A friend told me that she was far more worried about Ted Cruz getting elected than Donald Trump. Cruz, she said, was much worse. Not too long afterward, I decided to Google him. I found his Twitter account, which didn’t really give me what I want, so I kept looking. Then I saw an article from the New Yorker and was intrigued. The article had been written almost two years earlier, and I was hoping for something more recent, but I decided to read it anyway. The article is entitled, The Absolutist.
Before I read the article, I could only think of Ted Cruz as the idiot who shut down the Federal government in 2013. I found out a lot about the Texas Senator that I had not known. His father is a Cuban immigrant, who is now a pastor. As a teenager he learned more about the Constitution from right wing, after-school programs than a lot of Americans will learn in a lifetime. He went to Princeton, Harvard Law School, and Clerked for Supreme Court Chief Justice Rehnquist, and in all of these roles he was regarded as a formidable academic and debater.
During the time Cruz decided to filibuster the funding bill needed to fund the Affordable Care Act (“Obamacare”), I had been reading the legislative history on the enactment of the Civil Rights Act. The legislative history gave a narrative on LBJ’s wheeling and dealing to get a civil rights bill passed that was ultimately ineffective but would provide a large political victory. I was appalled and furious that so many politicians would bargain with the rights of men and women as if they were monopoly money.
That legislative history inspired me to write a paper on political actors and legislative compromises, wherein I denounced politicians so callous that they failed to consider anything outside their own political gain. I did consider the Cruz shutdown, but concluded the shutdown was wrong, based on my analysis.
The Absolutist slightly changed my perspective on this. The article does mention the filibuster as an example of Cruz refusing to compromise his principles, but it also mentions another example that I found interesting. The Republicans had made a deal with Democrats that lowered the number of votes needed to increase the debt ceiling, allowing the Republicans to vote no (to look good for their constituents) and still pass the bill to increase debt ceiling. Cruz objected to the deal on principle. I still don’t think shutting down the government was the right idea, but I can respect a politician choosing to stand by his or her principles, refusing to compromise just because it’s what everyone normally does.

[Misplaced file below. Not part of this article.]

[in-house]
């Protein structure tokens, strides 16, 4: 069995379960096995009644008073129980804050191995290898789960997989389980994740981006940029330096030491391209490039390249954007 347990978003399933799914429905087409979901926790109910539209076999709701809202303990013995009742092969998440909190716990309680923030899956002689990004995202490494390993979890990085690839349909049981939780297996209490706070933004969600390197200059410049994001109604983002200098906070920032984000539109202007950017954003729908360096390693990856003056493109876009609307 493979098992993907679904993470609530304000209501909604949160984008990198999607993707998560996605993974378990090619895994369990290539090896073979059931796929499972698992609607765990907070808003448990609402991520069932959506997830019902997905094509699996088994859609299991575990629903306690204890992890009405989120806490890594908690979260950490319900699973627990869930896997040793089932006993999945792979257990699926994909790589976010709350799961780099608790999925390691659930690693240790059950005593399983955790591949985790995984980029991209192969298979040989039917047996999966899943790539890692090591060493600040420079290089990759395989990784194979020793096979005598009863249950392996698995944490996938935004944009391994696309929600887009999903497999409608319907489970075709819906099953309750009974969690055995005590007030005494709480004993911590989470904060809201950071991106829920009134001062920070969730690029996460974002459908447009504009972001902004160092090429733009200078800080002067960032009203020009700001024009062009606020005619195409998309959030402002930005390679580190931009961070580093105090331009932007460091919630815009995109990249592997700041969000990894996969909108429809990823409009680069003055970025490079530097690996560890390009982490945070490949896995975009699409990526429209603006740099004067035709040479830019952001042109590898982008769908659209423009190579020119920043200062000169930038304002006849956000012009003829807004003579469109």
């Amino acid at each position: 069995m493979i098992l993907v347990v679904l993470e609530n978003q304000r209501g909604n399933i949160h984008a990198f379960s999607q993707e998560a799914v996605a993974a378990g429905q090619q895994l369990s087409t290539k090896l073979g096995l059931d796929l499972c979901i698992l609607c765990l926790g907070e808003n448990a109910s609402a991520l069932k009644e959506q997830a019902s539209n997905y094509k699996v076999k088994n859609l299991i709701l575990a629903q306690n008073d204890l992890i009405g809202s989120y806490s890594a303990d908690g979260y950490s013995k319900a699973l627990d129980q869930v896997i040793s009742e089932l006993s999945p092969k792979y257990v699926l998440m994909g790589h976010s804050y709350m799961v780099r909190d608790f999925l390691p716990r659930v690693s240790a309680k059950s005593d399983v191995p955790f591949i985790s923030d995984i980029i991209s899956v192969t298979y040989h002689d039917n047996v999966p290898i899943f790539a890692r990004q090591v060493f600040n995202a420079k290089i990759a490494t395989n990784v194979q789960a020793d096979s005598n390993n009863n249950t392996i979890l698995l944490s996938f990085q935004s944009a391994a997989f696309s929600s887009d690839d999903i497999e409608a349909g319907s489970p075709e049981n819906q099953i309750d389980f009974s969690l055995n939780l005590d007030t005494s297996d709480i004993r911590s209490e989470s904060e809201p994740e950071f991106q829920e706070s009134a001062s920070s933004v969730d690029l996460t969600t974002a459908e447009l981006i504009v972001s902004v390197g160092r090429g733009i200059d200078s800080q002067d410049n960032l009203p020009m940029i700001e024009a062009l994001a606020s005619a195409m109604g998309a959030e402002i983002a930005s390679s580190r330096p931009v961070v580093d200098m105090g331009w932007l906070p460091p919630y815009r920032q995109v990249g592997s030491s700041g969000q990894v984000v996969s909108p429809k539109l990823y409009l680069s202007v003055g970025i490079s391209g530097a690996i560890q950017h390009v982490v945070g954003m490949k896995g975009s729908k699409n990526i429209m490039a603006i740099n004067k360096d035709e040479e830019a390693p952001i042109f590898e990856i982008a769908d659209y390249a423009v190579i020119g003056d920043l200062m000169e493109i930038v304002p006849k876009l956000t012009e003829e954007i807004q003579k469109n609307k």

In the article, Cruz says that it’s not about Republican vs. Democrat—rather it’s a matter of honest politicians vs. the establishment. The author criticizes, noting that Cruz is not anti-establishment; he is only interested in uprooting Republicans willing to compromise with Democrats. However, I don’t know if that’s true. There is an undertone of dishonesty in the debt-ceiling tactic that seems more than Republicans looking to compromise with Democrats.
Will I ever vote for Cruz? Absolutely not. I do not agree with his policies, and I really, really hope he’s never elected. However, I do respect his integrity, and I think there is something to be learned from his example—just not his position on Muslims.
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